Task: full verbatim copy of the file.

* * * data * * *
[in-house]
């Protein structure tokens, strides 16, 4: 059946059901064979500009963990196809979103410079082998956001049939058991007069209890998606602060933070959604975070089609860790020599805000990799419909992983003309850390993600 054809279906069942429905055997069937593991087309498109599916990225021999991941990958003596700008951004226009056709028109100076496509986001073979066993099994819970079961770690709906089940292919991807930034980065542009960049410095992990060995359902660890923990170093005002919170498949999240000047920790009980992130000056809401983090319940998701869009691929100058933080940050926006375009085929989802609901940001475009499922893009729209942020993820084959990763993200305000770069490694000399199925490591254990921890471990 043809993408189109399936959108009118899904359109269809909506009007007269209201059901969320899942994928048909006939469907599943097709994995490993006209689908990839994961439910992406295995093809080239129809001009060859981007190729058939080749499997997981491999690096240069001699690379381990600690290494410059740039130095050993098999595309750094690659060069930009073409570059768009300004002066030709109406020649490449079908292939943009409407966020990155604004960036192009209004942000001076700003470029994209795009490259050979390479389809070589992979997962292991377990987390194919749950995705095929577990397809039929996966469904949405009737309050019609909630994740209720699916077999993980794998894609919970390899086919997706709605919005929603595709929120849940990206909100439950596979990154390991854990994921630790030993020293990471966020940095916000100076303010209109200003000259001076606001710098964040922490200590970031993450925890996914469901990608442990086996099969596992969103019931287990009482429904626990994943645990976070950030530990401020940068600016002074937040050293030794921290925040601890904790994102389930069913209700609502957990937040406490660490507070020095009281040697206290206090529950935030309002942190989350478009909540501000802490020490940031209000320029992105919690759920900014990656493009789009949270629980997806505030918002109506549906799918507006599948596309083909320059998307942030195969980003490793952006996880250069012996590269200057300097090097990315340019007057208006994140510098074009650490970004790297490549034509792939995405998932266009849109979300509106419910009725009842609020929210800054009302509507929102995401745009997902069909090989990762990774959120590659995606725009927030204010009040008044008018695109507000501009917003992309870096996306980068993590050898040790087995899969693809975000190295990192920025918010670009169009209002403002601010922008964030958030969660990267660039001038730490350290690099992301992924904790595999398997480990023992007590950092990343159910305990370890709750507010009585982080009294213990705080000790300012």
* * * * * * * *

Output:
[in-house]
């Protein structure tokens, strides 16, 4: 059946059901064979500009963990196809979103410079082998956001049939058991007069209890998606602060933070959604975070089609860790020599805000990799419909992983003309850390993600 054809279906069942429905055997069937593991087309498109599916990225021999991941990958003596700008951004226009056709028109100076496509986001073979066993099994819970079961770690709906089940292919991807930034980065542009960049410095992990060995359902660890923990170093005002919170498949999240000047920790009980992130000056809401983090319940998701869009691929100058933080940050926006375009085929989802609901940001475009499922893009729209942020993820084959990763993200305000770069490694000399199925490591254990921890471990 043809993408189109399936959108009118899904359109269809909506009007007269209201059901969320899942994928048909006939469907599943097709994995490993006209689908990839994961439910992406295995093809080239129809001009060859981007190729058939080749499997997981491999690096240069001699690379381990600690290494410059740039130095050993098999595309750094690659060069930009073409570059768009300004002066030709109406020649490449079908292939943009409407966020990155604004960036192009209004942000001076700003470029994209795009490259050979390479389809070589992979997962292991377990987390194919749950995705095929577990397809039929996966469904949405009737309050019609909630994740209720699916077999993980794998894609919970390899086919997706709605919005929603595709929120849940990206909100439950596979990154390991854990994921630790030993020293990471966020940095916000100076303010209109200003000259001076606001710098964040922490200590970031993450925890996914469901990608442990086996099969596992969103019931287990009482429904626990994943645990976070950030530990401020940068600016002074937040050293030794921290925040601890904790994102389930069913209700609502957990937040406490660490507070020095009281040697206290206090529950935030309002942190989350478009909540501000802490020490940031209000320029992105919690759920900014990656493009789009949270629980997806505030918002109506549906799918507006599948596309083909320059998307942030195969980003490793952006996880250069012996590269200057300097090097990315340019007057208006994140510098074009650490970004790297490549034509792939995405998932266009849109979300509106419910009725009842609020929210800054009302509507929102995401745009997902069909090989990762990774959120590659995606725009927030204010009040008044008018695109507000501009917003992309870096996306980068993590050898040790087995899969693809975000190295990192920025918010670009169009209002403002601010922008964030958030969660990267660039001038730490350290690099992301992924904790595999398997480990023992007590950092990343159910305990370890709750507010009585982080009294213990705080000790300012």